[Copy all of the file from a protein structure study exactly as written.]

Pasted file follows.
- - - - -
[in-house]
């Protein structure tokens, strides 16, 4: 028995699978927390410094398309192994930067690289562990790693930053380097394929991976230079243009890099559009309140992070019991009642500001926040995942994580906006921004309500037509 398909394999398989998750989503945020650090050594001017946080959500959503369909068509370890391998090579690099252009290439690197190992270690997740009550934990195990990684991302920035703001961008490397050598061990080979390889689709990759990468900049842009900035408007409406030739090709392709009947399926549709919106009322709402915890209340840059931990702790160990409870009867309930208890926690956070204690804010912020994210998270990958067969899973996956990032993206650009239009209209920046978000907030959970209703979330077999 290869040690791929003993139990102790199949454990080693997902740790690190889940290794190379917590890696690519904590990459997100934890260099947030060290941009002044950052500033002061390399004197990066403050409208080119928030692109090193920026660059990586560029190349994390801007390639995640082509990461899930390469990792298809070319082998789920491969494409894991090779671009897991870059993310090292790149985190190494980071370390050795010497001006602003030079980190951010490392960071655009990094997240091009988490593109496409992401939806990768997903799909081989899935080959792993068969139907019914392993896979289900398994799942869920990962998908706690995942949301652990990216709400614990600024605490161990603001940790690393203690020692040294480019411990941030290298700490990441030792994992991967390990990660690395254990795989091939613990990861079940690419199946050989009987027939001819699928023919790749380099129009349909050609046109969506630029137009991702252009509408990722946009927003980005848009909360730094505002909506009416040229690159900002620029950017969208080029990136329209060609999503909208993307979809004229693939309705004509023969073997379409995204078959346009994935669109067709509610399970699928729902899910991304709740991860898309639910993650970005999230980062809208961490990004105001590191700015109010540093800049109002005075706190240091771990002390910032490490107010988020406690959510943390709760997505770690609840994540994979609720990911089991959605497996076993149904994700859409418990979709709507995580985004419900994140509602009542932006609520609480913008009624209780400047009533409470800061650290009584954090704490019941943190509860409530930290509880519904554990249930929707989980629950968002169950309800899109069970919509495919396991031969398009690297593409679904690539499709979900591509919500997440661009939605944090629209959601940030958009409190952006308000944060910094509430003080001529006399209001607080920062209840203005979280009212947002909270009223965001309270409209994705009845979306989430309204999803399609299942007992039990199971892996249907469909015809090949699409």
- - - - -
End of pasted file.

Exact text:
[in-house]
């Protein structure tokens, strides 16, 4: 028995699978927390410094398309192994930067690289562990790693930053380097394929991976230079243009890099559009309140992070019991009642500001926040995942994580906006921004309500037509 398909394999398989998750989503945020650090050594001017946080959500959503369909068509370890391998090579690099252009290439690197190992270690997740009550934990195990990684991302920035703001961008490397050598061990080979390889689709990759990468900049842009900035408007409406030739090709392709009947399926549709919106009322709402915890209340840059931990702790160990409870009867309930208890926690956070204690804010912020994210998270990958067969899973996956990032993206650009239009209209920046978000907030959970209703979330077999 290869040690791929003993139990102790199949454990080693997902740790690190889940290794190379917590890696690519904590990459997100934890260099947030060290941009002044950052500033002061390399004197990066403050409208080119928030692109090193920026660059990586560029190349994390801007390639995640082509990461899930390469990792298809070319082998789920491969494409894991090779671009897991870059993310090292790149985190190494980071370390050795010497001006602003030079980190951010490392960071655009990094997240091009988490593109496409992401939806990768997903799909081989899935080959792993068969139907019914392993896979289900398994799942869920990962998908706690995942949301652990990216709400614990600024605490161990603001940790690393203690020692040294480019411990941030290298700490990441030792994992991967390990990660690395254990795989091939613990990861079940690419199946050989009987027939001819699928023919790749380099129009349909050609046109969506630029137009991702252009509408990722946009927003980005848009909360730094505002909506009416040229690159900002620029950017969208080029990136329209060609999503909208993307979809004229693939309705004509023969073997379409995204078959346009994935669109067709509610399970699928729902899910991304709740991860898309639910993650970005999230980062809208961490990004105001590191700015109010540093800049109002005075706190240091771990002390910032490490107010988020406690959510943390709760997505770690609840994540994979609720990911089991959605497996076993149904994700859409418990979709709507995580985004419900994140509602009542932006609520609480913008009624209780400047009533409470800061650290009584954090704490019941943190509860409530930290509880519904554990249930929707989980629950968002169950309800899109069970919509495919396991031969398009690297593409679904690539499709979900591509919500997440661009939605944090629209959601940030958009409190952006308000944060910094509430003080001529006399209001607080920062209840203005979280009212947002909270009223965001309270409209994705009845979306989430309204999803399609299942007992039990199971892996249907469909015809090949699409």